The famous Arezzo Antique and Flea Market is held on the weekend of the first Sunday of every month. Vendors arrive from all over Italy to sell…well, everything imaginable. While Arezzo is full of wonderful restaurants, I like to have lunch at one of the outdoor tables of Logge Vasari, a restaurant located under the loggia and facing the Piazza Grande, the epicenter of the market. What a great place for people watching.
But Logge Vasari doesn’t stop there. They provide a show for passersby who wander under the loggia browsing vendor tables. The restaurant stations a lady at its entrance who makes handmade tortellini on a marble-top table while you watch. No better advertisement for the place. A great way to lure customers.
By the time I arrived with my friends, the basic pasta dough had already been made and rolled out. Notice the size of that mattarello…the long all-wood rolling pin Italians use to roll out dough. I thought mine was long at 27 inches. Our lady has disappeared inside for a moment to fetch something. I was tempted to take over. I restrained myself.
She’s back with her filling, her cutter and her egg wash…which she generously spreads with a large pastry brush. We must have arrived early as you see in the background some bored wait staff awaiting the Sunday dining onslaught.
I imagine there’s ricotta, parsley and egg mixed together in the tortellini filling. I only imagine as our lady is busy and not very talkative. In fact, she ignores me. Notice a third wait staff member has appeared in the picture below, also awaiting the Sunday lunch crunch. He’s probably seen the birth of Logge Vasari tortellini too many times to count.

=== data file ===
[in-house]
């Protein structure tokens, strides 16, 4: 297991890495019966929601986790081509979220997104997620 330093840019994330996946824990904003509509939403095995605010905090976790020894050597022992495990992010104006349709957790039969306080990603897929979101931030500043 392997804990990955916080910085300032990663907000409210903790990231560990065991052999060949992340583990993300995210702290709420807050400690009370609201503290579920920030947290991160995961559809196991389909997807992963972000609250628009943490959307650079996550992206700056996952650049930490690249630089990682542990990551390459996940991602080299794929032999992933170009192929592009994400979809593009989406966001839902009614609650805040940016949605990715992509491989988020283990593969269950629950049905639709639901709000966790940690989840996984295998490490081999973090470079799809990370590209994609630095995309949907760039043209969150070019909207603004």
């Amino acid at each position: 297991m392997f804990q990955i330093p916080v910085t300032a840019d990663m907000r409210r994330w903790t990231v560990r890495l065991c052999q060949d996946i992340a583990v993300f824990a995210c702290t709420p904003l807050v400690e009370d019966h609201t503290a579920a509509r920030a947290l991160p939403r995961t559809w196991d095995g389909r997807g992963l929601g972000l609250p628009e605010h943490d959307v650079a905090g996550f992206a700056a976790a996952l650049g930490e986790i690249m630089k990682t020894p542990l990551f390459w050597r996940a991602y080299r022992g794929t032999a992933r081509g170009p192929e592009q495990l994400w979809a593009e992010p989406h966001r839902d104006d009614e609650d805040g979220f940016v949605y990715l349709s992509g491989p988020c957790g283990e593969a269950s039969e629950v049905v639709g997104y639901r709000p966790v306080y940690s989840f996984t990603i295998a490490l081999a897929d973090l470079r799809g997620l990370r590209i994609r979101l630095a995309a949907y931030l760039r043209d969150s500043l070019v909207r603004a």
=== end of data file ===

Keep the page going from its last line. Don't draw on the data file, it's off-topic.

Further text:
A quick round of filling dollops across the length of the pasta sheet.
An expert fold-over of the dough, below. She works quickly and silently.
The all-important pat-down of the dough to form individual pasta bowls of filling.
Then she reaches for this amazing utensil, the dough cutter. Notice it’s made of bronze, the best material to cut pasta dough as bronze leaves tiny pock marks in the dough, the easier to catch and hold sauce. All the best packaged pasta is extruded from machines using bronze dies. I have never seen in the U.S. anyone selling a bronze tortellini/ravioli stamp. Note to self: Google this.
Back to work. She quickly lops off crescent-shaped pieces. I think she could do this in her sleep.
Finally, the piece-de-resistance move…folding the dough into its cooking (and eating) shape.
They are lovingly (I assume) placed on parchment paper ready for the boiling water. And a hungry customer. Well done, my lady. And on to the next batch.
Actually the pasta special they brought me was slightly different but sitting atop of bed of pureed beans and accompanied by slightly sautéed, very delicious cherry tomatoes. The food here is very good, the location is great. But, diners, look closely at the bill as the restaurant adds on its own 15% gratuity. The practice of automatically adding a tip to the billl has gone out of style at a lot of restaurants around Italy. But not all of them. So be sure to check your bill every time you dine out in Italy.